D. Clean areas of skin (hands, arms, etc.) that are exposed to harmful substances or soiled from routine work;
E. Never use mouth suctioning for pipetting or starting a siphon;
F. Confine loose hair and clothing and wear closed-toed shoes;
G. Maintain good housekeeping of their work areas; and
H. Avoid wearing contaminated personal protective equipment (PPE) outside of where the work that necessitates its use is being performed (e.g. remove lab coats before sitting down to write a report, or remove nitrile gloves used to protect a worker at a parts washer before opening a door). Remove significantly contaminated PPE immediately and don new PPE.
Risk and Safety Services is available to consult with departments on hygiene practices specific to the business they conduct.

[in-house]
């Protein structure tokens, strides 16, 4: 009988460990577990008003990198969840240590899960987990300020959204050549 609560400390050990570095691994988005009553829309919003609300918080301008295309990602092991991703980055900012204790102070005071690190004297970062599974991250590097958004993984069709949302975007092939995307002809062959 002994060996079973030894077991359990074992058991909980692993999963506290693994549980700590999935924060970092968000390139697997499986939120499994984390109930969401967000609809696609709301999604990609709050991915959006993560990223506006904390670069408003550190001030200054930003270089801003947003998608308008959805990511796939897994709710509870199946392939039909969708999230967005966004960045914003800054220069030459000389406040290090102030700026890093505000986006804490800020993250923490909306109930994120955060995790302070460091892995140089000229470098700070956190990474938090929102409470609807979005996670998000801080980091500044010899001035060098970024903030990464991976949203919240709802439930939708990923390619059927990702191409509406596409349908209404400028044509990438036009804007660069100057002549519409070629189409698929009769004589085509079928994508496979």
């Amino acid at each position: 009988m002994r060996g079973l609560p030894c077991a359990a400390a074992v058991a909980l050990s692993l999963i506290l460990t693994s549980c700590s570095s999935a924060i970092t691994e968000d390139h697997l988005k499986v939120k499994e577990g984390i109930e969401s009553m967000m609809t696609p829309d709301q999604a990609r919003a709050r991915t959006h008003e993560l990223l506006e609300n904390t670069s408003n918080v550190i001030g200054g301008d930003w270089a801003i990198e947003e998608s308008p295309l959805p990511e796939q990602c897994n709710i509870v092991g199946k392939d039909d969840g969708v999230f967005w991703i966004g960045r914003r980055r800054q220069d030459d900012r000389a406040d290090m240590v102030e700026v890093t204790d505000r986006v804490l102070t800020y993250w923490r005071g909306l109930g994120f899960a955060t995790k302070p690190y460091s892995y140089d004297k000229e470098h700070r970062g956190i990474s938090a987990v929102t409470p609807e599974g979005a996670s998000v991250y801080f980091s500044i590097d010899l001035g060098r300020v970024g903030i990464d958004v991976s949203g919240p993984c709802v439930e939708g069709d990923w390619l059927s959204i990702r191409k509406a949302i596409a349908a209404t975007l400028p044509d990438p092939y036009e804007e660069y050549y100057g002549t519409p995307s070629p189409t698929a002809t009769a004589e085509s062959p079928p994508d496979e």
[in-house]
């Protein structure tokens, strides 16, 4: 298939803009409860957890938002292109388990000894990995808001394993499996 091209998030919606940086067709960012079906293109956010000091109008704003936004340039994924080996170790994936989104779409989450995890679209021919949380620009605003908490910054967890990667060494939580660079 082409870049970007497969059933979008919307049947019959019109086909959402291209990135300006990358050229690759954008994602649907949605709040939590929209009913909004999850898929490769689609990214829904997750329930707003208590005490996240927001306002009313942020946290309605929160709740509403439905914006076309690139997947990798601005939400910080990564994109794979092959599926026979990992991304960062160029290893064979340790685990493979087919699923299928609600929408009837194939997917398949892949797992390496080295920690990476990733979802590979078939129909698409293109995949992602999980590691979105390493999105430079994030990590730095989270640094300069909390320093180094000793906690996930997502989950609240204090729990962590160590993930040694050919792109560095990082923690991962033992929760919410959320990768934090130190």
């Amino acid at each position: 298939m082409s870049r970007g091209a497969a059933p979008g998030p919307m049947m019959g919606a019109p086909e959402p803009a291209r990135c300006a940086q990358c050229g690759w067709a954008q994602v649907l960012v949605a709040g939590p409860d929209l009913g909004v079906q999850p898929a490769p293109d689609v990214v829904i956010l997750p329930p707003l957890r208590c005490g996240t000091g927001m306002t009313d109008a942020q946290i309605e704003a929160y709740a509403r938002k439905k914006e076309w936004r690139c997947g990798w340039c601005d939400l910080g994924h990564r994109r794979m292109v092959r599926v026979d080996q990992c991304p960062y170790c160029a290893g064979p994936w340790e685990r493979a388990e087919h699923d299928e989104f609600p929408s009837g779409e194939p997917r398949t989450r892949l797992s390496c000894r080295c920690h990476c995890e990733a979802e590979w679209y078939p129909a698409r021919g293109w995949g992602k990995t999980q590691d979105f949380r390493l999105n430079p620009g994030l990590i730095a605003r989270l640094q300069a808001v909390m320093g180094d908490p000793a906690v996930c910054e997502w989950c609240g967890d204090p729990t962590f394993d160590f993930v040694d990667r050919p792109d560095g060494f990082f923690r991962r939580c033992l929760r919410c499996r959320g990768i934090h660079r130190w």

Immediately contact Public Works Environmental and Risk and Safety Services after any accidental, suspected, or known asbestos release episode. This may include presence of debris on the floor, water or physical damage to asbestos-containing material or any other evidence of possible fiber release.
IV. HAZARDOUS MATERIAL STORAGE AND DISPOSAL
This section is meant to provide guidelines to assist City departments and facilities manage their hazardous materials and hazardous waste safely and properly.
A hazardous material can be any item or agent (biological, chemical, and physical) which has the potential to cause harm to humans, animals or the environment, either by itself or through interaction with other factors. A hazardous waste is any hazardous material that has reached the end of its useful life, it will not be used or it will be discarded. Examples of hazardous waste include most paint products; solvents; aerosols; batteries (except alkaline); many cleaning products; lawn care products; pesticides; fluorescent light bulbs; petroleum products; old thermometers; and old computer monitors or televisions.